It worked. Sand stood stock still and the magic fled as quickly as it had gathered as his concentration faltered. “What?”


His eyes narrowed and his nostrils flared as he inhaled deeply, “no, you are not sorry, liar.”

“Okay, I’m not.” That flash of anger in the emerald depths was intriguing. He wanted more. “If you don’t start tossing fireballs or calling lightning, I’m going to touch you again.”

“Keep your hands to yourself, you- you-“

“Asshole? Bastard? Though to be honest, that one isn’t true. My dad was a worthless piece of shit but he was married to my mother. Come on, curse me. Let it out, you’ll feel better and I’ve probably heard it a million times anyway.”

“And sink to your level of crude, I think not.” Sand sniffed loudly feeling his world shifting back onto solid footing. He brought his hand up and shoved his hair back with an impatient growl. The palm of his hand seemed to burn where Bishop had kissed it.

Bishop had kissed his hand.

He froze with the hand still in his hair. Bishop had kissed him on the palm. In his outrage at being held, he had almost forgotten.

“You kissed me, my hand. Why?”

“I liked the way it looked holding that knife all graceful and capable and deadly as a serpent.”

“So you kissed my hand?”


“That is the most ridiculous thing I have ever heard. You’re losing your mind aren’t you?”

“Do you stop talking when you touch yourself or do you get off on the sound of your voice?”

For once words escaped the elf entirely and he just gaped at the human.

“Those hands, that voice, especially when you are really mad, I bet you could make a monk of the Long Death mess his hassock.”

“Bishop! Stop talking about such- things!”

He laughed. This was fun, and very arousing. He had seen Sand in many moods but this was the first time he had ever seen the demure and mannered wizard flustered. The wild hair framing his face made the spots of colour on his sharp cheekbones even more striking. “Come on, you’re a man, Sand. Don’t tell me you’ve never touched yourself on a long lonely night and wished it were someone else.”

“No, well I mean yes, but not, not-“

“Not a man’s touch?” he interrupted.

“No, it’s not that.”

His eyebrow rose sharply, “are you hiding something from me? What is it? Prejudiced against humans?”

“No. Don’t be an idiot.”

“Then come here. It’s exactly four steps, I counted.”

“Without using your fingers, I’m impressed.” The barb did not fool Bishop in the least.

“Got a problem with me personally?”

“Not at the moment, but keep talking and that could change quickly.”

“Tell me. What are you hiding?”

“Nothing that concerns the likes of you.”

“Then take a step.”

“I don’t think so.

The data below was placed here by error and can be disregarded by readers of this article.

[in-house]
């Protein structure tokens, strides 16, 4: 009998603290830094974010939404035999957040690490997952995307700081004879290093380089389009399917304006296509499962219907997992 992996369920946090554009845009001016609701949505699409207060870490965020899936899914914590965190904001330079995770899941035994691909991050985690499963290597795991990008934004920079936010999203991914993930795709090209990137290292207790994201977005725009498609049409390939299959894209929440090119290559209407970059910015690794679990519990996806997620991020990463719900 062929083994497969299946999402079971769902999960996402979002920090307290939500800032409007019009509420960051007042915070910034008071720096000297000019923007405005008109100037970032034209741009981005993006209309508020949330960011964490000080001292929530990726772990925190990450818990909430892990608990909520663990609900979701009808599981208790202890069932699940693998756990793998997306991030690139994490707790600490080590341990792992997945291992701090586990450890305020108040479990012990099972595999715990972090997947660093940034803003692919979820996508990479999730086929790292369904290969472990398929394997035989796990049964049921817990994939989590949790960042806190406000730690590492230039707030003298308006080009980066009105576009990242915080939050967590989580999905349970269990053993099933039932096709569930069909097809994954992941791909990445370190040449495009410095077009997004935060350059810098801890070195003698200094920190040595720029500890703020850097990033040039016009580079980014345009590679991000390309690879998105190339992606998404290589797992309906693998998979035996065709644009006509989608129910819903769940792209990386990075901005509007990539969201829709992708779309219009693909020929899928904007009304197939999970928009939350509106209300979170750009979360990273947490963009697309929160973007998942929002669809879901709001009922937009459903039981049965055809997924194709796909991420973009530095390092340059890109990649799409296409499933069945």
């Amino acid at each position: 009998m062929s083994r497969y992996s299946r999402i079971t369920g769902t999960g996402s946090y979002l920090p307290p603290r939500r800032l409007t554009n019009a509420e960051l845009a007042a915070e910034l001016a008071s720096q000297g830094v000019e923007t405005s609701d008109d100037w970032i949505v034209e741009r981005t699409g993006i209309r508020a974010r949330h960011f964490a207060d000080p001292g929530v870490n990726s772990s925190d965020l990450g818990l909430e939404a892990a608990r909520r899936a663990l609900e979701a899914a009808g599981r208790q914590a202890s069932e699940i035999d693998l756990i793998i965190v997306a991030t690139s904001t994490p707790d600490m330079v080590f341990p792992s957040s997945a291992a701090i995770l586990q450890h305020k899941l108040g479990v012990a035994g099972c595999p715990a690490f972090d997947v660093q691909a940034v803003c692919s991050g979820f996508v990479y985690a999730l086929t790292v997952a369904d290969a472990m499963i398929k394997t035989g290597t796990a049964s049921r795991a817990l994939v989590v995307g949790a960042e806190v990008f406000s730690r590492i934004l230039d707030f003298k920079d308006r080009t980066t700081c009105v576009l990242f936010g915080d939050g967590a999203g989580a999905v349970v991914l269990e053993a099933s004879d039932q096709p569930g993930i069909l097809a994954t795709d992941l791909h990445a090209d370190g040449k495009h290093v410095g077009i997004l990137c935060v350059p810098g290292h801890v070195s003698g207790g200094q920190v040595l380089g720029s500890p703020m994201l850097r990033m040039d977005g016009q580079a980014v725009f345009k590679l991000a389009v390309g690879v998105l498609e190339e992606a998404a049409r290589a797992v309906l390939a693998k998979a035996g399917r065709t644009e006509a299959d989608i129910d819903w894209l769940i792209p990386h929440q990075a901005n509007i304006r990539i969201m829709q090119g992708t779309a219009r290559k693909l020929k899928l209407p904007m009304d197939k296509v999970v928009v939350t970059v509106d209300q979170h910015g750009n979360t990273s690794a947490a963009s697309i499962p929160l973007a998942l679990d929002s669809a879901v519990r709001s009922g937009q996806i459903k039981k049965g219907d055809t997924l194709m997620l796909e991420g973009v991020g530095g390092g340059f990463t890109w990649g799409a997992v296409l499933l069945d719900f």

“Why not.”

“I am not looking for complications in my life.”

“I’m not her or him.”


“Whoever hurt you.”

Sand shoved his hair back, but it was useless. It still tumbled down over his cheeks. “What makes you think someone hurt me?”

“Did they?”

“None of your business.”

“I’ll take one step if you take one.”

“This is not some sort of game, human. I do not have the time or the patience to play games.” He took a step forward clenching his fists.

Bishop quickly took a step himself. “I may play games, but I play them for keeps. I put my life and everything else on the line, but only if the prize is worth the risk.”

“And what exactly are you trying to win here?”

He took another step forward and waited. This was it, the point of instinct. One wrong move and the prey was lost forever. He exhaled stilling his mind and body focusing only on the moment. He held his hand out, palm up. “You.”

Sand half turned to walk away and Bishop closed his eyes in resignation certain the game was irrevocably lost. He did not see the moon elf hesitate and turn back. Instead, he suddenly felt a much smaller hand slide hesitantly into his. He opened his eyes slowly afraid the other man would lose his resolve. He realized he should not have worried about that when he met a pair of somber eyes. Sand would never back down from the fires of the deepest hell once his mind was made up.

“If I lose a friendship that I value and do not gain something equal or greater in value to it, I swear I will not forgive you.” He took a step forward and rested his forehead for a moment on Bishop’s chest while he took a deep breath before glaring up at him. Strong arms wrapped around him holding him close.

“I wouldn’t blame you.” He leaned down and joined their mouths in kiss that quickly escalated into a hungry exploration.

In less time than it took to kill a wounded goblin, he found himself on his back across the bed with incontrovertible proof that all those elf enthusiasts he had laughed at were dead on right. Sand was older than him and he was surprised to discover, quite a bit more experienced, at least where pleasuring a man was concerned. He was not in the least shy about telling and showing him exactly what would bring him pleasure either. By the time he collapsed back into the blankets panting for breath, he knew beyond a shadow of a doubt that this prize was worth everything and far more than he had any right to win.

“I need to put the tea on.”

“Yeah, fine.” He was relaxed and warm and wanted nothing more than to lay naked in the soft bed wrapped in the smell of Sand and sex and drift into a sated sleep. An amused chuckle made him crack one eyelid.

“That means, my large and rather heavy lover that I cannot get up until you move your arm and leg off me. So do so, hmm?”

He moved reluctantly rolling onto his back. He watched as he gathered his jet black hair and clipped it firmly back into place. “Your hands are incredible.”

“Just my hands?”

“You’ll have to torture me to get any more info out of me.”

“Do not tempt me,” he replied dryly as he stood and pulled his trousers on.

He laughed, “I have every intention of tempting you at every opportunity.”